Cyberstalking Conviction for E-Mails to Nebraska Legislature Candidate Reversed
From U.S. v. Sryniawski, decided yesterday by the Eighth Circuit (Judge Steven Colloton, joined by Judge Bobby Shepherd and Chief Judge Lavenski Smith):
Dennis Sryniawski was charged with federal offenses of cyberstalking and extortion after he sent a series of e-mails to a candidate for the Nebraska legislature. A jury acquitted Sryniawski of extortion but convicted him of cyberstalking, in violation of 18 U.S.C. § 2261A(2)(B)…. We conclude that the evidence was insufficient under a proper interpretation of the cyberstalking statute, and therefore reverse the conviction….
Section 2261A(2)(B) is potentially quite broad, on its face something like the criminalization of the intentional infliction of emotional distress tort, limited to electronic communications, but with no exception for speech on matters of public concern (even though the Court held in Snyder v. Phelps and Hustler v. Falwell that speech on matters of public concern is protected against emotional distress liability by the First Amendment):
A defendant is guilty of cyberstalking if he (1) “with the intent to … harass [or] intimidate,” (2) uses “any … electronic communication system of interstate commerce … to engage in a course of conduct,” that (3) “causes, attempts to cause, or would be reasonably expected to cause substantial emotional distress to” the victim or his immediate family.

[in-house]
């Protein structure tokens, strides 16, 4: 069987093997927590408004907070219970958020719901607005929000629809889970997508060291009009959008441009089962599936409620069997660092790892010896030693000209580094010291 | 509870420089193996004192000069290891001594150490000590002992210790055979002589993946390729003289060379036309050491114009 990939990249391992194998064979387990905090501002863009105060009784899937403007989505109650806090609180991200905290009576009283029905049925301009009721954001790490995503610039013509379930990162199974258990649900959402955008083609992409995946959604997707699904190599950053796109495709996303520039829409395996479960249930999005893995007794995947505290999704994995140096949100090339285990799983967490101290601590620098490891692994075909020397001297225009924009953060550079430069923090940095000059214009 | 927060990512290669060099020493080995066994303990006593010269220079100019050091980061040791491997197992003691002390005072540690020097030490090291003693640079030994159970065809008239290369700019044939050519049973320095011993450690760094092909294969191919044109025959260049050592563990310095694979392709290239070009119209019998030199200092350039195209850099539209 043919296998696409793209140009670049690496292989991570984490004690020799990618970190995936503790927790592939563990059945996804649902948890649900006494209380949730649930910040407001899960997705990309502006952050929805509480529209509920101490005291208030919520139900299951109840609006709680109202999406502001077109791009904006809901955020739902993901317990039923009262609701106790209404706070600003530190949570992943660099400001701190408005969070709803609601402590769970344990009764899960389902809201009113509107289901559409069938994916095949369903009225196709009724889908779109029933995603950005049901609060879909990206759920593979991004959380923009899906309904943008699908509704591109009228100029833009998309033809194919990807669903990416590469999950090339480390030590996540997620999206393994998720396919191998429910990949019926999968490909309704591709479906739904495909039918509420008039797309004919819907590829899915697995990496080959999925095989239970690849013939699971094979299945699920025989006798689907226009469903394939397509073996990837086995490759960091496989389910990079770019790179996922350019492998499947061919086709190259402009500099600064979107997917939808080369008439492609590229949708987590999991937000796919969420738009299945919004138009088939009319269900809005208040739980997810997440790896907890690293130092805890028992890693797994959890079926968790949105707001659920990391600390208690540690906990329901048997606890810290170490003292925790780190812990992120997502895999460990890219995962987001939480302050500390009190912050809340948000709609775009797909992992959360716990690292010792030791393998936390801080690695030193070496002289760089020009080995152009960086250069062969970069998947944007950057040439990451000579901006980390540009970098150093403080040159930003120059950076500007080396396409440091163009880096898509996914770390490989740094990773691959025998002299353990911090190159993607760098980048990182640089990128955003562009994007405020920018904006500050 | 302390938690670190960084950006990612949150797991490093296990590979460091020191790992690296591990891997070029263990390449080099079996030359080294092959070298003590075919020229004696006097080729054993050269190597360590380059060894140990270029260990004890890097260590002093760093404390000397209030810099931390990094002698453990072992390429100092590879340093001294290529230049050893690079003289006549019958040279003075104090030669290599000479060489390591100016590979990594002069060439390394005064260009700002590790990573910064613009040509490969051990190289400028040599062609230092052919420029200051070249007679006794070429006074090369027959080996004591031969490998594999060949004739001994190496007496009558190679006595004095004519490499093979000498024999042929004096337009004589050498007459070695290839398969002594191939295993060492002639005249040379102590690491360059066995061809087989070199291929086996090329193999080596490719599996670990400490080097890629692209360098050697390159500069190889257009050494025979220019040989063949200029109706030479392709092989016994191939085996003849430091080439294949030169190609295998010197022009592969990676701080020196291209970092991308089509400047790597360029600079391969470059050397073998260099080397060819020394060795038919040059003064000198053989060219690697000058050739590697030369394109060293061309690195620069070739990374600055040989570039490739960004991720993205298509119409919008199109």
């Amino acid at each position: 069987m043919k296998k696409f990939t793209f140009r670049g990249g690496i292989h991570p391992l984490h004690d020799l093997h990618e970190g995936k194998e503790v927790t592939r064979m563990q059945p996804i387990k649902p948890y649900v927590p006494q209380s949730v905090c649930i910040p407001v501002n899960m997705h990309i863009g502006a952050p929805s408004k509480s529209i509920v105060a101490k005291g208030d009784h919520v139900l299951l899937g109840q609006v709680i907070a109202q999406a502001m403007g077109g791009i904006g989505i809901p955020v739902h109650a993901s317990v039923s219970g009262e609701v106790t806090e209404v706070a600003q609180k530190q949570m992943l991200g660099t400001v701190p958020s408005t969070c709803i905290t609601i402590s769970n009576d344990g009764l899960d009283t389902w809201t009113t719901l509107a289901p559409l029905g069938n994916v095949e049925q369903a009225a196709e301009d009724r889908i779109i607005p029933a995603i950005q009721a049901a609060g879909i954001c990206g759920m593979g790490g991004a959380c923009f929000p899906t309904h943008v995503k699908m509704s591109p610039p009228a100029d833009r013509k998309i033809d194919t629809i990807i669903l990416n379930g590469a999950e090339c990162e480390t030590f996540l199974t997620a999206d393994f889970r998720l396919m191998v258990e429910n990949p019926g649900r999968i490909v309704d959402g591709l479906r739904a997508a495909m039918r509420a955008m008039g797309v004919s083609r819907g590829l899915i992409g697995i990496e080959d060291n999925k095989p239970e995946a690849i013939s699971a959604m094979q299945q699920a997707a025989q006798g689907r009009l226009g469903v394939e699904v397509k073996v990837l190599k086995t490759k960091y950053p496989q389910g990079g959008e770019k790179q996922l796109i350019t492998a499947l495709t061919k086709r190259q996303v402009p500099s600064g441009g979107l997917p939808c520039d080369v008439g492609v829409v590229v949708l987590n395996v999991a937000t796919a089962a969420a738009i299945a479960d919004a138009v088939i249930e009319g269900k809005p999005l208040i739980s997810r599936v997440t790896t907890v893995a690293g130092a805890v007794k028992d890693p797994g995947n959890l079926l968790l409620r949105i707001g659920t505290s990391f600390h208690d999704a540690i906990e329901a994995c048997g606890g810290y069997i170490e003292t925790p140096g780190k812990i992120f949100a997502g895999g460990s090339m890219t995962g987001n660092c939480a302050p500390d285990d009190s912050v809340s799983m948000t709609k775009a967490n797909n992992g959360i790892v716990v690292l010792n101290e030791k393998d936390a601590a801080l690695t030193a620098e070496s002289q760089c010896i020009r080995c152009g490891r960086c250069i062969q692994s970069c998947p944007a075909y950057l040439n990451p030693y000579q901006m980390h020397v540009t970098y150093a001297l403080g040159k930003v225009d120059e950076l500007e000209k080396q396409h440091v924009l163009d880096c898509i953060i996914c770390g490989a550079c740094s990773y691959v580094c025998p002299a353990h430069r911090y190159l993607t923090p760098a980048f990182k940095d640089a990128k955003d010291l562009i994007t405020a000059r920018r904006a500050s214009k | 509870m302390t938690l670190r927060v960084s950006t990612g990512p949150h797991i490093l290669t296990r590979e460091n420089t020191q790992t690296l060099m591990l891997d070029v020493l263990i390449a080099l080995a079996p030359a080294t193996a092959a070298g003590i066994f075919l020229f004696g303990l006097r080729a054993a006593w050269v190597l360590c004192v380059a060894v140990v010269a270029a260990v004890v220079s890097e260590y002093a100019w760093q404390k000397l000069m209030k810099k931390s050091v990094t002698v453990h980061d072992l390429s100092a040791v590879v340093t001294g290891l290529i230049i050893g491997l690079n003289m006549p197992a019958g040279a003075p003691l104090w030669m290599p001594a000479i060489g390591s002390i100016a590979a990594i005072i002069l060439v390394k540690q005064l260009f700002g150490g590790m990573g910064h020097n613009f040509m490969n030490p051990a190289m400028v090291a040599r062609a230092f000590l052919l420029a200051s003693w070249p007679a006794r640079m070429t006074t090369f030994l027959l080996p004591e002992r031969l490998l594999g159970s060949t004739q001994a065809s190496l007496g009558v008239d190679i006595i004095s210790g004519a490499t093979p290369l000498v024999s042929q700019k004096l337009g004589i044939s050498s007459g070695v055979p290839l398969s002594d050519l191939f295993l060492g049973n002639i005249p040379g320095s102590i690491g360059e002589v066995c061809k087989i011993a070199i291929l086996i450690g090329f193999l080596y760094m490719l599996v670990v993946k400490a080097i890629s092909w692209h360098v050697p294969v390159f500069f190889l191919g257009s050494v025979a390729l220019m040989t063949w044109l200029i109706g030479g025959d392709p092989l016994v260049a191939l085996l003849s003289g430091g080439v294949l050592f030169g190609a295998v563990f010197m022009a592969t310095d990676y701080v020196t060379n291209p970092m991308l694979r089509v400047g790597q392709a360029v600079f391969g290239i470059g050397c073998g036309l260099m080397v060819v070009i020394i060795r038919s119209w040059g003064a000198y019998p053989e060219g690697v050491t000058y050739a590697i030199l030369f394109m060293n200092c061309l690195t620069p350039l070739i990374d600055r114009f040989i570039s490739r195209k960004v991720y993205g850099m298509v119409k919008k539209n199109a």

The court concluded (I think generally correctly) that the statute must be read narrowly to avoid First Amendment problems:
The mens rea element, as charged in this case, requires that a defendant act with the intent to “harass” or “intimidate.” If these terms are construed in their broadest sense, however, they would infringe on rights protected by the First Amendment. Broadly defined, “harass” can mean simply “to vex, trouble, or annoy continually or chronically.” “Intimidate” can mean “to make timid or fearful.”
Even where emotional distress is reasonably expected to result, the First Amendment prohibits Congress from punishing political speech intended to harass or intimidate in the broad senses of those words. The Free Speech Clause protects a variety of speech that is intended to trouble or annoy, or to make another timid or fearful. In Snyder v. Phelps (2011), for example, the Supreme Court held that protestors at a serviceman’s funeral had the right to display signs that read, “Thank God for Dead Soldiers,” “God Hates Fags,” and “You’re Going to Hell.” In R.A.V. v. City of St. Paul (1992), the Court declared unconstitutional a criminal ordinance that prohibited the display of burning crosses, Nazi swastikas, and other symbols that the perpetrator had reasonable grounds to know would arouse “anger, alarm or resentment in others on the basis of race, color, creed, religion or gender.” Hustler Magazine, Inc. v. Falwell (1988), held that the First Amendment protected a parody that depicted a prominent minister having drunken sex with his mother. See also Saxe v. State Coll. Area Sch. Dist. (3d Cir. 2001) (Alito, J.) (“There is no categorical ‘harassment exception’ to the First Amendment’s free speech clause.”). For this reason, the cyberstalking statute cannot be applied constitutionally to a defendant who directs speech on a matter of public concern to a political candidate with intent merely to trouble or annoy the candidate.
To sustain the conviction in this case, therefore, the government must identify sufficient evidence for a jury to find that Sryniawski acted with intent to “harass” or “intimidate” in a sense that is not pro
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